Christie Snatches Revenge From Jaws of Victory With State House Renovation Plans

Christie prepares to cast a shadow over his successor with new renovation plans.

Christie's at Tuesday's press conference.
Christie’s at Tuesday’s press conference. JT Aregood for Observer

New Jersey governor Chris Christie will be getting his exit from the governor’s office after all—but the change will only move the one-time favorite for a cabinet position in the coming Trump administration down the street. In a bait-and-switch press conference that he ended by scolding the State House press corps for attending, Christie announced that his administration will begin renovation projects on the more than 200 year-old State House itself in a bid to extend his legacy into the next governor’s tenure when he is term-limited out in 2018.

Christie said once again that he will finish out his term at Tuesday’s news conference, his first since the election. Conventional wisdom had it after president-elect Donald Trump’s victory on election night that Christie would be up for a plum job in Washington after making one of the earliest establishment endorsements for the voluble real estate developer back in February. Then the governor’s choices started narrowing.

“This is one of those projects that I would put in the category of things only a second-term governor can do,” said Christie from the State House’s rotunda entryway. “First-term governors are always worried about how things are will be perceived and looking like I’m only making my own office nicer. Well I’ll never work here.

“That’ll be for the next governor to enjoy,” he continued. “And for his or her staff to enjoy.”

Hillary Clinton may have failed to make Atlantic City, a longtime cash cow for state lawmakers before the gambling capital’s precipitous decline, into a metaphorical stand-in for Trump’s America. With the announcement of the $300 million renovation that will bear his name, Christie may have learned from the former Secretary of State’s mistake.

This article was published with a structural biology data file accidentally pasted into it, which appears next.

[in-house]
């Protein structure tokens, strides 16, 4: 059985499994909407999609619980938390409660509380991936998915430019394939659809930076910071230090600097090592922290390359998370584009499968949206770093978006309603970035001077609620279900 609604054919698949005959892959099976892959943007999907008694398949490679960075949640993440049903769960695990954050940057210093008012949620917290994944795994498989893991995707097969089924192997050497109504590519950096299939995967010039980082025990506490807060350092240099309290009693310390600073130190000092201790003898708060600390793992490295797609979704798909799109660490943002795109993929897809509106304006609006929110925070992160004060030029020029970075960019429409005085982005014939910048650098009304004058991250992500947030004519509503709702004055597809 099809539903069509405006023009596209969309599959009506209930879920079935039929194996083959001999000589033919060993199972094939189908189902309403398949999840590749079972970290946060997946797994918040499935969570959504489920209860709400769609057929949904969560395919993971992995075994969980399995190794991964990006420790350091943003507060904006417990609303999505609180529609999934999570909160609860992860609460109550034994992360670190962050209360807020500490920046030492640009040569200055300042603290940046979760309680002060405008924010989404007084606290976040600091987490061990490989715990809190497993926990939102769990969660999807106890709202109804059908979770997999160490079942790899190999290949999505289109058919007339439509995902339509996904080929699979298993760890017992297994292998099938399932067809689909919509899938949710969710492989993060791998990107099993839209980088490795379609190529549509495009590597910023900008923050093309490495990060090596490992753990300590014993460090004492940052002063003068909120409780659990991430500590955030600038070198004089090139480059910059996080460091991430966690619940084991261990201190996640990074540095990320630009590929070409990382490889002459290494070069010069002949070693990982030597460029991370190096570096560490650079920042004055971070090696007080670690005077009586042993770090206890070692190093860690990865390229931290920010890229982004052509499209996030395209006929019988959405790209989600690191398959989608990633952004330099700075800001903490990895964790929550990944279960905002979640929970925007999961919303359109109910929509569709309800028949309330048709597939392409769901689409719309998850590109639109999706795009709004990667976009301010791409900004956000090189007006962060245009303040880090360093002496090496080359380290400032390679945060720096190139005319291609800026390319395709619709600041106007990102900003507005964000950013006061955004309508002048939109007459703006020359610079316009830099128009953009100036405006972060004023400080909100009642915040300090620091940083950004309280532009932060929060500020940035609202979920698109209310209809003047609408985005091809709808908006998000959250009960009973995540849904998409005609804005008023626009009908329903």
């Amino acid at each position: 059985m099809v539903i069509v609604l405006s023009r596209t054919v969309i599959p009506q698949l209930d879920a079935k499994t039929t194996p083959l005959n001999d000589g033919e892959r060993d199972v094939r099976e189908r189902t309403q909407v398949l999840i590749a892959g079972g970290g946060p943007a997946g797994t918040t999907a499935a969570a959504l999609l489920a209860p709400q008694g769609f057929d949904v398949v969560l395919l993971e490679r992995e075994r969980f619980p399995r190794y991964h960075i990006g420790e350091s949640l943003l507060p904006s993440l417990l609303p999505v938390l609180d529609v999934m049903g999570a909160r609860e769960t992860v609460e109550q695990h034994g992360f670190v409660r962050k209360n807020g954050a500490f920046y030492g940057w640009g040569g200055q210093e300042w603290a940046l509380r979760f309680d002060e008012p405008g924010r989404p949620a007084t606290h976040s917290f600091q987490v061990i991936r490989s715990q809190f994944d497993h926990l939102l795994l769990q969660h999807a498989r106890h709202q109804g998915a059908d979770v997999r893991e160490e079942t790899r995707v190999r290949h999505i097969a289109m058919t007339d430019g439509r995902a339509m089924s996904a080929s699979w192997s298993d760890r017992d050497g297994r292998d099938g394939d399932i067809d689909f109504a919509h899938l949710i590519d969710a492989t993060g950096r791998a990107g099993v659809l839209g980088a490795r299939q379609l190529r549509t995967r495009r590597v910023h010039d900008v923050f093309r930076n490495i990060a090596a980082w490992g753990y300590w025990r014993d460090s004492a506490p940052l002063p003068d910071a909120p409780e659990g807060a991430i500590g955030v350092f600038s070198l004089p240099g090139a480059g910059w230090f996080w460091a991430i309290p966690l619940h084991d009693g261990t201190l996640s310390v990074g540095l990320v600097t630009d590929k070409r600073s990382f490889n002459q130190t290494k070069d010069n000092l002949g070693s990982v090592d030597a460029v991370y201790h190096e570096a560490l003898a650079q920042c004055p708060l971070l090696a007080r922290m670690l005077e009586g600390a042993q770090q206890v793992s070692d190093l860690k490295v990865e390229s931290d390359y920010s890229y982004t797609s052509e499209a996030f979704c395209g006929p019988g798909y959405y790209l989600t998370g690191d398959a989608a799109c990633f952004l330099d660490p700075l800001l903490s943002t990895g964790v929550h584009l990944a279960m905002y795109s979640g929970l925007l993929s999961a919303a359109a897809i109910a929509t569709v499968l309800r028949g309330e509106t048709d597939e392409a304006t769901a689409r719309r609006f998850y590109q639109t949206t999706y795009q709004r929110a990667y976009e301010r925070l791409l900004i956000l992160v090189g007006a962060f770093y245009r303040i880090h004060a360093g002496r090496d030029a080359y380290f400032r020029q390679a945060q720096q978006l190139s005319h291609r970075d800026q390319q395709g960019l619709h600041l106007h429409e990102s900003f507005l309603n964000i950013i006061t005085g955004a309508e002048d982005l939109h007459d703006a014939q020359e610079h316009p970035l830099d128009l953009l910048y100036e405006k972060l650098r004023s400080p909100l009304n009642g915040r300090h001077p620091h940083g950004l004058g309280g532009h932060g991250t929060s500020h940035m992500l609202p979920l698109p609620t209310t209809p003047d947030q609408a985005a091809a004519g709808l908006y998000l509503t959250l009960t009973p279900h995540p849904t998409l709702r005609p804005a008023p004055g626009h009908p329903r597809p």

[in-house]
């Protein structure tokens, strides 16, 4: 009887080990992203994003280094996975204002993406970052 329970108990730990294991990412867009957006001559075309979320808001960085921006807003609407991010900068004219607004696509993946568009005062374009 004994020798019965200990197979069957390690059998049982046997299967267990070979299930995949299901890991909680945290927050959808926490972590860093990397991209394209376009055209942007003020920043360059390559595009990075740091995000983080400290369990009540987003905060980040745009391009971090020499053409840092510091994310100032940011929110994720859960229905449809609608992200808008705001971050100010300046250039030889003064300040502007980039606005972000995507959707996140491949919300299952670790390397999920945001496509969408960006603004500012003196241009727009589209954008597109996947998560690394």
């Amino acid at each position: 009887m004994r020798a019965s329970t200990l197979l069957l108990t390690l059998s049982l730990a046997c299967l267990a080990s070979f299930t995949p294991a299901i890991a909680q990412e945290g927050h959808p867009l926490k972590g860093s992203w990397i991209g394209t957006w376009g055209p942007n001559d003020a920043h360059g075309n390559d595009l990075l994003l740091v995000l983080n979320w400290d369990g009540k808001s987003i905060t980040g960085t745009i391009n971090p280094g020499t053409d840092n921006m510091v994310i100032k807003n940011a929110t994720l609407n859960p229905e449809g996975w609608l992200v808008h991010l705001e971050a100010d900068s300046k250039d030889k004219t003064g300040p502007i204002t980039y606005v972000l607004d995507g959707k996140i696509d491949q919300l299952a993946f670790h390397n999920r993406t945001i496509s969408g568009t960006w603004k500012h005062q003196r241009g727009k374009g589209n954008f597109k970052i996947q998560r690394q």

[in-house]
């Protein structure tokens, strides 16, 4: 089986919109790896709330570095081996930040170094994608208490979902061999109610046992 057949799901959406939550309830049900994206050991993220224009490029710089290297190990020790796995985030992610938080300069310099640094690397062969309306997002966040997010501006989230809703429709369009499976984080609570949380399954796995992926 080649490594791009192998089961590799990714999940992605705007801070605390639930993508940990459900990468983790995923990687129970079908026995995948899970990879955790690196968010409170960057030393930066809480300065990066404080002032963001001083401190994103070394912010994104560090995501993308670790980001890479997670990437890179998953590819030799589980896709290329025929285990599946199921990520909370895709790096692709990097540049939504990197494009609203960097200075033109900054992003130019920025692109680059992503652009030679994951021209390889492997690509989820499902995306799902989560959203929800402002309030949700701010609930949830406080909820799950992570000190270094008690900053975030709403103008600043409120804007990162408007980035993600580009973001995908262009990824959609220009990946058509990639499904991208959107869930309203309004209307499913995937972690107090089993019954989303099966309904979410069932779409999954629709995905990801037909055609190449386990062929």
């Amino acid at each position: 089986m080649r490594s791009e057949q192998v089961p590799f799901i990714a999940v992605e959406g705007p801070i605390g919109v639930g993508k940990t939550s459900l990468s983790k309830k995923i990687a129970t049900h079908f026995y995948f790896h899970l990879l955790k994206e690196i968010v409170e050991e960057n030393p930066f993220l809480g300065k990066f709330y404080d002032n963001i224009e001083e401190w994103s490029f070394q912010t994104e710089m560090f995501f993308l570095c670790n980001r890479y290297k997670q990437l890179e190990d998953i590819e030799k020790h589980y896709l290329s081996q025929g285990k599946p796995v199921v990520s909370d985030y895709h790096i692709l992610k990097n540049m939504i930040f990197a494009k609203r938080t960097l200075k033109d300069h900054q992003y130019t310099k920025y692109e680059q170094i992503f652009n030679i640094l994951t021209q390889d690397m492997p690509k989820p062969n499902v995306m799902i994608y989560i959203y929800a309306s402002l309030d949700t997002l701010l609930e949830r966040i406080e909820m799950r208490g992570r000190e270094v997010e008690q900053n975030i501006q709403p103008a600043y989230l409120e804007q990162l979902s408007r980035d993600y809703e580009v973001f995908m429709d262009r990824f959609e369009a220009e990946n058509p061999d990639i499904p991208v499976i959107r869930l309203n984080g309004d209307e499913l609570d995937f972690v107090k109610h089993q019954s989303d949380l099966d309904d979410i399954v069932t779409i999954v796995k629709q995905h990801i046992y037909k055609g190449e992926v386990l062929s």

Sometimes before digging into perceptions, it helps to alter the territory first. When Christie, his staff, and the sundry journalists and lobbyists and visiting grade schoolers evacuate the executive side of the Capitol Complex in July, work will begin on crafting a safer building that is a monument to itself instead of the state’s beleaguered pension system, soaring property taxes and annual budget woes papered over with heedless lending.

Christie’s likely Democratic successor, former U.S. ambassador Phil Murphy, would eventually benefit from the three years of construction that will keep them out of Christie’s offices. As would Republican underdog and Christie’s mutual fair-weather friend Kim Guadagno, who as lieutenant governor stood to take his place if and when he fled to Washington.

Some are already predicting that the heirs apparent in the Murphy camp will seethe at the news.

“I’m hopeful the project will take about four years,” said the governor, whose 19 percent approval rating has sunk to the lowest of any governor in the country. “I’ll come back maybe as a tourist. For the governors who come after me, they deserve this to be done.

“Everyone should just get logical about this and lower the hysteria,” he said of any potential move to the national stage.

Questions from the press were not permitted.

Disclosure: Donald Trump is the father-in-law of Jared Kushner, the publisher of Observer Media. Christie Snatches Revenge From Jaws of Victory With State House Renovation Plans